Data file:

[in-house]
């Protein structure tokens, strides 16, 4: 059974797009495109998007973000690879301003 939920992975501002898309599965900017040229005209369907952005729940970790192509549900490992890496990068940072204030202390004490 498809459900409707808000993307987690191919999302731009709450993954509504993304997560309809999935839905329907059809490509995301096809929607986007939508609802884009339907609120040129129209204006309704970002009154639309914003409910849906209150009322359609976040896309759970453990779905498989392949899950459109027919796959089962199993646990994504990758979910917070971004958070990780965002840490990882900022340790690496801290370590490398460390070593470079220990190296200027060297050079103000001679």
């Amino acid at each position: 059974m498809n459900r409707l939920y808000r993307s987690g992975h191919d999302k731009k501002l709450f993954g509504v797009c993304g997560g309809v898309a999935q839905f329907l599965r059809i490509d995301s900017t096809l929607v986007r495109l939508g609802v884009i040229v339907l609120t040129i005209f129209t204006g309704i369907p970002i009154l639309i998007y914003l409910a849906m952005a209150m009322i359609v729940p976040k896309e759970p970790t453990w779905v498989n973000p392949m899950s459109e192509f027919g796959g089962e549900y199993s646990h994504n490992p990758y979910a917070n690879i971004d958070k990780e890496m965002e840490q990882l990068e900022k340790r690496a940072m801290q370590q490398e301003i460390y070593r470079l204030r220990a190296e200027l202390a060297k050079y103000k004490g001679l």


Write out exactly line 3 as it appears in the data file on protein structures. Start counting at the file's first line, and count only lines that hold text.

């Amino acid at each position: 059974m498809n459900r409707l939920y808000r993307s987690g992975h191919d999302k731009k501002l709450f993954g509504v797009c993304g997560g309809v898309a999935q839905f329907l599965r059809i490509d995301s900017t096809l929607v986007r495109l939508g609802v884009i040229v339907l609120t040129i005209f129209t204006g309704i369907p970002i009154l639309i998007y914003l409910a849906m952005a209150m009322i359609v729940p976040k896309e759970p970790t453990w779905v498989n973000p392949m899950s459109e192509f027919g796959g089962e549900y199993s646990h994504n490992p990758y979910a917070n690879i971004d958070k990780e890496m965002e840490q990882l990068e900022k340790r690496a940072m801290q370590q490398e301003i460390y070593r470079l204030r220990a190296e200027l202390a060297k050079y103000k004490g001679l």